In Becky Chambers’ previous Wayfarer books she has taken some standard science fiction tropes – space truckers, galactic confederacies, aliens, artificial intelligence – and given them a thoughtful and humanist spin. In Record of a Spaceborn Few she does the same again, this time tackling another scifi standard – the generation ship. While it is set in the same universe as the previous Wayfarer books and there are some tangential connections, Record can easily be read as a standalone.
Many generations ago, humanity packed up its collective belongings and fled a crumbling Earth in a fleet of thirty-two generation ships headed to parts of the galaxy unknown. Following contact with advanced alien species, the Exodan Fleet parked itself around a star and humanity slowly spread out again. While no longer travelling, the Fleet remained, as did much of its population, continuing to live the way their ancestors did (with a little alien technological assistance).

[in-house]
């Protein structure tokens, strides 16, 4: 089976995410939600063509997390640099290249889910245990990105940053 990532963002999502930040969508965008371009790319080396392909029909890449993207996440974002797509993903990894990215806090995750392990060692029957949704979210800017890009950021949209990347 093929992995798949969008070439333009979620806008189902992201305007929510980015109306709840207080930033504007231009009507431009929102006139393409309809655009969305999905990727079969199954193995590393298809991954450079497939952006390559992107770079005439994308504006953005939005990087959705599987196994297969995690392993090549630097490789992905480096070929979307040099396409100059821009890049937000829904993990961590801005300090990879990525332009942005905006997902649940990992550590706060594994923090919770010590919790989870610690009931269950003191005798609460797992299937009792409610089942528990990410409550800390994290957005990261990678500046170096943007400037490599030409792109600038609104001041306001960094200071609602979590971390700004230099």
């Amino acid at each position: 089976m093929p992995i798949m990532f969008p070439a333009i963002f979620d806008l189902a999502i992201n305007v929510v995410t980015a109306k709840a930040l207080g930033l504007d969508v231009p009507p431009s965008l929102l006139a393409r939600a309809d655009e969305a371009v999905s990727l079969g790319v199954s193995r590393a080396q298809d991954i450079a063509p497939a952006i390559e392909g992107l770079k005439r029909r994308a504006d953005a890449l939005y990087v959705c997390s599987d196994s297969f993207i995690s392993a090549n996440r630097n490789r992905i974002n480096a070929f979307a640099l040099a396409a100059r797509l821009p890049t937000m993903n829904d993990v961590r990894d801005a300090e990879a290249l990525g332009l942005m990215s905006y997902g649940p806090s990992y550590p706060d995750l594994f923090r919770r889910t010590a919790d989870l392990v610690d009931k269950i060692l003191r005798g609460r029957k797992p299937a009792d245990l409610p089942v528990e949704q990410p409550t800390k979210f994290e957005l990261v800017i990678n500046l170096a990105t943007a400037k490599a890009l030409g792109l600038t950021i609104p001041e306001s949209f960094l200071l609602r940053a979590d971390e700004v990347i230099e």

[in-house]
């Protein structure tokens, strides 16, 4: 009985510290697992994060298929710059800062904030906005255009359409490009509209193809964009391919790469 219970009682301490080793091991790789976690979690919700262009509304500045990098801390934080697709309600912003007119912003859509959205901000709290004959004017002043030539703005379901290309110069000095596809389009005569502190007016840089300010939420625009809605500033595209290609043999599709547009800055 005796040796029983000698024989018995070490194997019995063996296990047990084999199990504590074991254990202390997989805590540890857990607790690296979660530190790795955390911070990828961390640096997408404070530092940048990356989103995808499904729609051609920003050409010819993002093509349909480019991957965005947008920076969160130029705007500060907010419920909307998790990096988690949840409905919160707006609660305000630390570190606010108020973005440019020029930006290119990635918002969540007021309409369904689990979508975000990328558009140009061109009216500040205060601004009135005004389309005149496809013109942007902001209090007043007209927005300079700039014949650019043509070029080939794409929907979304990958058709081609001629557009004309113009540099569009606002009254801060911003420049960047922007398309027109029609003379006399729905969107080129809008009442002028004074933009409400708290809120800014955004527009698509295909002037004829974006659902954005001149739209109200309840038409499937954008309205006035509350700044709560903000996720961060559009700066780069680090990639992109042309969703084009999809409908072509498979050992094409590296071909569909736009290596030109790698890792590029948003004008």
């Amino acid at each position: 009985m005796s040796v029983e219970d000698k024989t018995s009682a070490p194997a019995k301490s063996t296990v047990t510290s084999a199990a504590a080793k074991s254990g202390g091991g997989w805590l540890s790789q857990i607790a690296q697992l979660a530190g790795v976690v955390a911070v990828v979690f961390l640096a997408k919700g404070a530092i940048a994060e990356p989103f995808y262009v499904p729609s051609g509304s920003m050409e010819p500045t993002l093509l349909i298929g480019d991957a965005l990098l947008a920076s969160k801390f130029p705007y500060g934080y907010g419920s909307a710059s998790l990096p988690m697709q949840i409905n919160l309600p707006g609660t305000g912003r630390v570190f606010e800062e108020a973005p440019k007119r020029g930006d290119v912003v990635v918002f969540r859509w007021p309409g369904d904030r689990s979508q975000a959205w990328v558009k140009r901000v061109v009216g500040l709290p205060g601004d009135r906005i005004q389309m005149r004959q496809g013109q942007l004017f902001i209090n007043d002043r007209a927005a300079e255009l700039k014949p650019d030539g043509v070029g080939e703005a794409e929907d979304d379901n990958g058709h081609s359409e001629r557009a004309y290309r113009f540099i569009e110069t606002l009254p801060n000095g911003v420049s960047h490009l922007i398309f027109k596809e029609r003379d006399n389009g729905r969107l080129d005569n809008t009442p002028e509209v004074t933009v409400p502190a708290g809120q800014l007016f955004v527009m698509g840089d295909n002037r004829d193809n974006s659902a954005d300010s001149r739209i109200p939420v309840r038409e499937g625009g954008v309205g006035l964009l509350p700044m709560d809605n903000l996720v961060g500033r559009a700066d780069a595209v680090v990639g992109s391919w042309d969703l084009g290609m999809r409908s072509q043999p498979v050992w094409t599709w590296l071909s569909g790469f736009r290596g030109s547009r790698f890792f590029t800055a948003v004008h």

Record follows a group of characters aboard one of the remaining Fleet ships. They are of all ages and from all walks of life. Chambers uses these characters to dig deeply into Exodan society and in particular the constant tension between development and tradition. They go through trials that will be recognisable to any reader – wanting to grow up too fast, raising children, moving to somewhere new, finding meaningful work. And their tribulations, while very personal, are empathetically observed and made more interesting by their well realised context.
Record of a Spaceborn Few once again confirms Chambers as a unique voice in science fiction. There are no space battles, no great alien mysteries, no shocking twists. Just a deep exploration of the human condition, and a new spin on the generation ship narrative.
This review first appeared in Aurealis #113, Australian science fiction and fantasy magazine, www.aurealis.com.au.
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